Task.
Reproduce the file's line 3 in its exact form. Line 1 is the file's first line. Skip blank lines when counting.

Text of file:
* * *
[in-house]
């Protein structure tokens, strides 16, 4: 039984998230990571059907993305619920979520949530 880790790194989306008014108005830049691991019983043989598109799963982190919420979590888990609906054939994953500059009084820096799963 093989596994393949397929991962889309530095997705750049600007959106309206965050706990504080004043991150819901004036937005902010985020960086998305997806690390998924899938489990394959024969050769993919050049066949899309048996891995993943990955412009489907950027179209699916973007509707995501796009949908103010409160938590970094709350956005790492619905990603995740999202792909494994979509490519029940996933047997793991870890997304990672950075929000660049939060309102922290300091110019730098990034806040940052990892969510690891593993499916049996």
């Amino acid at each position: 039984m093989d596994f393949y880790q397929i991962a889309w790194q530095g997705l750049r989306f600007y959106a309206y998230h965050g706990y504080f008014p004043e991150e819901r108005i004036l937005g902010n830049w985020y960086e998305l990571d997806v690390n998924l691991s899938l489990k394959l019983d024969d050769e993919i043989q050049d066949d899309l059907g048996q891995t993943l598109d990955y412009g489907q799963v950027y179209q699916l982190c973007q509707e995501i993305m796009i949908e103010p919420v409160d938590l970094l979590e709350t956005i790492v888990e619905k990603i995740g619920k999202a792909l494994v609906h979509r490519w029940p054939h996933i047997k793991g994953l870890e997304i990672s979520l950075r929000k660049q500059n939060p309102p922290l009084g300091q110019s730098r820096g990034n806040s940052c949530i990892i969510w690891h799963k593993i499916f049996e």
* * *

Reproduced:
């Amino acid at each position: 039984m093989d596994f393949y880790q397929i991962a889309w790194q530095g997705l750049r989306f600007y959106a309206y998230h965050g706990y504080f008014p004043e991150e819901r108005i004036l937005g902010n830049w985020y960086e998305l990571d997806v690390n998924l691991s899938l489990k394959l019983d024969d050769e993919i043989q050049d066949d899309l059907g048996q891995t993943l598109d990955y412009g489907q799963v950027y179209q699916l982190c973007q509707e995501i993305m796009i949908e103010p919420v409160d938590l970094l979590e709350t956005i790492v888990e619905k990603i995740g619920k999202a792909l494994v609906h979509r490519w029940p054939h996933i047997k793991g994953l870890e997304i990672s979520l950075r929000k660049q500059n939060p309102p922290l009084g300091q110019s730098r820096g990034n806040s940052c949530i990892i969510w690891h799963k593993i499916f049996e």